The astonishing images of London's Grenfell Tower in flames--and the 80 deaths that followed--got the attention of Florida Governor Rick Scott. While sensitive to regulations, Scott couldn't turn a blind eye to the horror that unfolded, partly due to the building's lack of fire sprinklers. He quickly vetoed a bill that sailed through the state legislature that would once again delay installing fire sprinklers in certain residences.
"Safety issues are critically important, as they can be the difference between life or death," Scott said in a statement about his veto. "Fire sprinklers and enhanced life safety systems are particularly effective in improving the safety of occupants in high-rise buildings and ensure the greatest protection of the emergency responders who bravely conduct firefighting and rescue operations.
"The recent London high-rise fire...illustrates the importance of life safety protections."
The new legislation would have delayed a sprinkler retrofit requirement set to begin in 2019 for condos built before 1994 and higher than 75 feet. (The requirement deadline had already been extended twice by the legislature.) It would also, according to news reports, have given condo residents the option to opt-out of the requirement. State law requires condos built after 1994 to install fire sprinklers.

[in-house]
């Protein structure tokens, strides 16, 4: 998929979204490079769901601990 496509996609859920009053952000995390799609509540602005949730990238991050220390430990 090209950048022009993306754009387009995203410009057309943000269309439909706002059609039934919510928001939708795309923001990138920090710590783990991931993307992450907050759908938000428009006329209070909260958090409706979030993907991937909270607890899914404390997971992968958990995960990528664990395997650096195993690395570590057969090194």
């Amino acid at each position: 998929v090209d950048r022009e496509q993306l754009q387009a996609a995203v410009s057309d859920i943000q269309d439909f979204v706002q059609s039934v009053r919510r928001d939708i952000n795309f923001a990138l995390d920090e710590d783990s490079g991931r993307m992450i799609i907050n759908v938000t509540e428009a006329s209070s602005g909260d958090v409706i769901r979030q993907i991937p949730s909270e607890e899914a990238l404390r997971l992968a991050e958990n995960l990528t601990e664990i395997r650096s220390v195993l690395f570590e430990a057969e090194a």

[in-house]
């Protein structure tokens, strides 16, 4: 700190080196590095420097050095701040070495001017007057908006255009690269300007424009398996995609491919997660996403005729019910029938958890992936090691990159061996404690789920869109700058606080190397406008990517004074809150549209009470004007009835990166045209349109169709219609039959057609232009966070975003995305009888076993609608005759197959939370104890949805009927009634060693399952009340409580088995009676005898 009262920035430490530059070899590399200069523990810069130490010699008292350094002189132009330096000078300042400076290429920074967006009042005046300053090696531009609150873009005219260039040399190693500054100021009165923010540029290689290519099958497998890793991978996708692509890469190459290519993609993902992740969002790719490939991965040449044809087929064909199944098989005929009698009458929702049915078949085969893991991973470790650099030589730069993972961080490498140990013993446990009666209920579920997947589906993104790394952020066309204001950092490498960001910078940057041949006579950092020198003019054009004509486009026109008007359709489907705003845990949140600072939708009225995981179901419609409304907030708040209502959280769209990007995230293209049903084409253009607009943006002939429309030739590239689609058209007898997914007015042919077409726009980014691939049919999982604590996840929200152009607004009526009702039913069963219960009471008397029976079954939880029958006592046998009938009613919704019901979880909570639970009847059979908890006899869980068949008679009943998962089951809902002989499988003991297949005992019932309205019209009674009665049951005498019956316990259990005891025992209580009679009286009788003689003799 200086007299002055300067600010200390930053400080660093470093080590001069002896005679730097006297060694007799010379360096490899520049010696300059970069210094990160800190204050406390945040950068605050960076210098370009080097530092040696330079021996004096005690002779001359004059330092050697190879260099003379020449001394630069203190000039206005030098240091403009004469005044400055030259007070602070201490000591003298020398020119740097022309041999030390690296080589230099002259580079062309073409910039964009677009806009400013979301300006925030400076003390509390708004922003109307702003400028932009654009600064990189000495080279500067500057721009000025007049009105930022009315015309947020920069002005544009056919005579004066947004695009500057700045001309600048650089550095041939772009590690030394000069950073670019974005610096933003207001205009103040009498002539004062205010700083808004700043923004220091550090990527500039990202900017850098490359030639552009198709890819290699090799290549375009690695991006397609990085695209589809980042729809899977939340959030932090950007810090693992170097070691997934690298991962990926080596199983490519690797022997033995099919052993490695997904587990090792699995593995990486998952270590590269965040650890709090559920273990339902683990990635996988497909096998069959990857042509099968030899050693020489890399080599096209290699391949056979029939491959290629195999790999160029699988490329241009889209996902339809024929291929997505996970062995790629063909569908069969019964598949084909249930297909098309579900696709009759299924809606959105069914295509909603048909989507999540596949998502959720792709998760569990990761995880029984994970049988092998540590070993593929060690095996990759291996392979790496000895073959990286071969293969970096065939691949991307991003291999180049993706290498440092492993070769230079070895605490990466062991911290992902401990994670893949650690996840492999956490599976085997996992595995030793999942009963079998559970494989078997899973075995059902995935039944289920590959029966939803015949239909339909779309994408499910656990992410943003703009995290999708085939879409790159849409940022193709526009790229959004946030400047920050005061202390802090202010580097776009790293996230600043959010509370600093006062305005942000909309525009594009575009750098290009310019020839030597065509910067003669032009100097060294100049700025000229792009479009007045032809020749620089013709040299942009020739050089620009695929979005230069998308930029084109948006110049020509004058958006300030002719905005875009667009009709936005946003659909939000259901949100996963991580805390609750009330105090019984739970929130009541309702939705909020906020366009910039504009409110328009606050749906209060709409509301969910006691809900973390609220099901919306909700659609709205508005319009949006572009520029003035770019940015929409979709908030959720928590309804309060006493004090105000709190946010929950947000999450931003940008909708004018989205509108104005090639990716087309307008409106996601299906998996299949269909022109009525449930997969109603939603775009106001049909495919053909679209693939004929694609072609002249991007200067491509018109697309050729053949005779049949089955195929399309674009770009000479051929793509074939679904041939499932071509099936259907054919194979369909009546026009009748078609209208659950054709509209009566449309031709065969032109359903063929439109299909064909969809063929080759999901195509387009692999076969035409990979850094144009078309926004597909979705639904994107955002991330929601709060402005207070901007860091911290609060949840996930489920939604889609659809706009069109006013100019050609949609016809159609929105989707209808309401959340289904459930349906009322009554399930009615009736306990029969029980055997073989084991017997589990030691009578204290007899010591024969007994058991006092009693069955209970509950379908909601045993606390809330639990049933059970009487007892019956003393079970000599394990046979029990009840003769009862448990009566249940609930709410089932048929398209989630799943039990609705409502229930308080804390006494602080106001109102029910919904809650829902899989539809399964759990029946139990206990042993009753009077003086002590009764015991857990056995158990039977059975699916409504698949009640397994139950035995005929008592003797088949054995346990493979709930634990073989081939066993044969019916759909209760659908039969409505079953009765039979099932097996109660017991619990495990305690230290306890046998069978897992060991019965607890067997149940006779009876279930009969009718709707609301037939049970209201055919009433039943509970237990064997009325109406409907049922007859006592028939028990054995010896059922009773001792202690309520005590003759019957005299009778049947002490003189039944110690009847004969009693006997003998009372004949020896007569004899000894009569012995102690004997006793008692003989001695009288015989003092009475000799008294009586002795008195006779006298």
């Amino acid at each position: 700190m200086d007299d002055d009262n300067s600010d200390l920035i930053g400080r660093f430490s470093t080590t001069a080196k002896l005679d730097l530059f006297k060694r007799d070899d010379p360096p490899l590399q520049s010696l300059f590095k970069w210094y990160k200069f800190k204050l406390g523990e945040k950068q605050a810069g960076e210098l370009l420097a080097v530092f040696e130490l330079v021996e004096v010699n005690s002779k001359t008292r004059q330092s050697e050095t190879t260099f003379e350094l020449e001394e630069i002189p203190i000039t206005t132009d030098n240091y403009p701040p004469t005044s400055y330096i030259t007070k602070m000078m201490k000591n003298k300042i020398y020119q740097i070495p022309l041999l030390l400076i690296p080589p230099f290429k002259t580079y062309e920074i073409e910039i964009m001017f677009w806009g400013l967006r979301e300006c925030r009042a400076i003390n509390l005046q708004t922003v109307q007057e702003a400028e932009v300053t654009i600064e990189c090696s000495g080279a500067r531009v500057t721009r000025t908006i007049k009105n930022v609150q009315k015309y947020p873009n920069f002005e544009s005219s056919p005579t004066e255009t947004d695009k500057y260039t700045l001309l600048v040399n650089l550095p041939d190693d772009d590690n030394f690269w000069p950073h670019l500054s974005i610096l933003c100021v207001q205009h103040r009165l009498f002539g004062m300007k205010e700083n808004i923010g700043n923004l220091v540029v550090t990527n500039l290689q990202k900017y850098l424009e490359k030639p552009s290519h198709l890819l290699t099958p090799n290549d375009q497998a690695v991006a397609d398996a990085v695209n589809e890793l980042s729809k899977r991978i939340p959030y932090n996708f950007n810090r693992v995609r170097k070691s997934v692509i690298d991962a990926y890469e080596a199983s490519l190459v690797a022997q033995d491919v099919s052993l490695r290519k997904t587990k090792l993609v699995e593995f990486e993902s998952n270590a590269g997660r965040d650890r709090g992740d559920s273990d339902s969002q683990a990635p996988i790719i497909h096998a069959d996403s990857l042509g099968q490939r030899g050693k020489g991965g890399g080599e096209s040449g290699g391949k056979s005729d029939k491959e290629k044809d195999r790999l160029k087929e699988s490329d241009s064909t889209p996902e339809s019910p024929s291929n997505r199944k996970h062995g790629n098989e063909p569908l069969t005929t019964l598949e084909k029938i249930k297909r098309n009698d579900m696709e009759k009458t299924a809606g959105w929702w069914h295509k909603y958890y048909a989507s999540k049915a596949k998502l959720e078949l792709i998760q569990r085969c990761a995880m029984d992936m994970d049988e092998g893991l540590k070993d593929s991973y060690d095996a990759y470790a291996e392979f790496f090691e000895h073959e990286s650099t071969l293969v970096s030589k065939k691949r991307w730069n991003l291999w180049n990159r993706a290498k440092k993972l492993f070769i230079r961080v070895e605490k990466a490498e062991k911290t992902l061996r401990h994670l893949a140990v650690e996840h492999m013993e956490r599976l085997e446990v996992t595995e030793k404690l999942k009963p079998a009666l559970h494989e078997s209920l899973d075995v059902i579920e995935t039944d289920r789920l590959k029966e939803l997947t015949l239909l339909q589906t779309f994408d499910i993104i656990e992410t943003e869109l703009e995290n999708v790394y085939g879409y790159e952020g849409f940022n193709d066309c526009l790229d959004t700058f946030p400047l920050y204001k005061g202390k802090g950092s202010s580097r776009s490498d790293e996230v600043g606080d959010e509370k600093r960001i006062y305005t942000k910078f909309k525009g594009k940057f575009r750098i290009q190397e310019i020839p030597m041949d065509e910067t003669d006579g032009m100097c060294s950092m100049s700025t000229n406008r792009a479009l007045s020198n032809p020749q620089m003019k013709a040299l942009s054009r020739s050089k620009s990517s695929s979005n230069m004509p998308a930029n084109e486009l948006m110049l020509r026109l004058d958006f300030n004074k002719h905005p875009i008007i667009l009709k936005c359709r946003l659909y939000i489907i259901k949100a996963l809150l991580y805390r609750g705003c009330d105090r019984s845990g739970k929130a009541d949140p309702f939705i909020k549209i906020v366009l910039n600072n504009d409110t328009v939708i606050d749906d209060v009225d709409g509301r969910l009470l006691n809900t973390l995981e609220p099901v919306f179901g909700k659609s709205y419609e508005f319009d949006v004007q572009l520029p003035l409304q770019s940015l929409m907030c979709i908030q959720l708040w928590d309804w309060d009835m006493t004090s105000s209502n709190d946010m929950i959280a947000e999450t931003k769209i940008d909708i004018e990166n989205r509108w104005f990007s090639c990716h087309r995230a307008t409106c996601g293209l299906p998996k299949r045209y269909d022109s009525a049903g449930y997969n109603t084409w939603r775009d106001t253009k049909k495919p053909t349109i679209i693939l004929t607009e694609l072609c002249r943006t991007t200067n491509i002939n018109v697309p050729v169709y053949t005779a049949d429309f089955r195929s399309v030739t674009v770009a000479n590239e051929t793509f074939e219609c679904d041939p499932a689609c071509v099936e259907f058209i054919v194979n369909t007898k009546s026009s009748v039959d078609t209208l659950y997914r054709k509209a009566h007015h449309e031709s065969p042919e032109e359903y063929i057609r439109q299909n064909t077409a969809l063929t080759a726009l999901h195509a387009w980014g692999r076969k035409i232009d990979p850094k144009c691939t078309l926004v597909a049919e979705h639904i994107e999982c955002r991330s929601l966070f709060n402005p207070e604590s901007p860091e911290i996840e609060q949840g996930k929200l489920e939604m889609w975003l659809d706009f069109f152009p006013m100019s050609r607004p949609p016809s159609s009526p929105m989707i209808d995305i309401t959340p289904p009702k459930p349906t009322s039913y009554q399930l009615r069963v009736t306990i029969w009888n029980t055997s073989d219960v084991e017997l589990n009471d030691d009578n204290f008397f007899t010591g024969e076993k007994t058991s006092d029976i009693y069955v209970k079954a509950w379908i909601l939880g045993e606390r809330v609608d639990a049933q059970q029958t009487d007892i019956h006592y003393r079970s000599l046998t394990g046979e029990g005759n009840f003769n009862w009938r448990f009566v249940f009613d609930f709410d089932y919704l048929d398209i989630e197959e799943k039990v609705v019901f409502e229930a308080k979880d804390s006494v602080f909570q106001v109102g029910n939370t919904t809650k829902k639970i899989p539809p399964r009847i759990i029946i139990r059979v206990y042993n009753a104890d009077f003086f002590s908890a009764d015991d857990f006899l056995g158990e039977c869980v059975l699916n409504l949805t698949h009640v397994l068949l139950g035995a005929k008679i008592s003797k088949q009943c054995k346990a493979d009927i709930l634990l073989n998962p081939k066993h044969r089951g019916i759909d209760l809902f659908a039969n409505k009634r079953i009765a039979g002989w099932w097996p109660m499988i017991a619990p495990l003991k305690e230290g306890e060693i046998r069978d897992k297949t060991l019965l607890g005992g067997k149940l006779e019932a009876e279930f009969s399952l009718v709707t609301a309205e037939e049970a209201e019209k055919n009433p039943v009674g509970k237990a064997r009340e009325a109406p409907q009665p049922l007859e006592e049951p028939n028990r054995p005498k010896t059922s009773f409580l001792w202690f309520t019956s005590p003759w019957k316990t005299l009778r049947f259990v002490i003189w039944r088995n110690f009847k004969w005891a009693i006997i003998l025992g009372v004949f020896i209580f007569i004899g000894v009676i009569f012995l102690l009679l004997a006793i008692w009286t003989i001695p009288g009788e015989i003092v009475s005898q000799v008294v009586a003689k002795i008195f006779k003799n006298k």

Urging Scott to veto the bill was the state's Division of State Fire Marshal, Florida Fire Chiefs Association, and the Florida Fire Marshals and Inspectors Association, according to the Orlando Sentinel. “This legislation extends the compliance deadline, once again, and allows condominium residents to opt out of fire sprinklers...which creates an extremely dangerous environment for both residents and first responders responding in the event of an emergency,” the letter stated. The Florida Fire Sprinkler Coalition also champions for fire sprinklers in all residences.
Regarding complaints about cost, Julius Halas, director of the Division of State Fire Marshal, said such complaints were disingenuous. "They've had 17 years [since the law was originally passed to retrofit their condos]. They still have two-and-a-half years," he told the Sun Sentinel.
A real estate agent also told the publication that newly installed sprinklers will "make the property more appealing. It will ultimately be a benefit to any owner."
Please sent a tweet to Florida Governor Rick Scott, thanking him for vetoing anti-sprinkler legislation and understanding the necessity of fire sprinklers.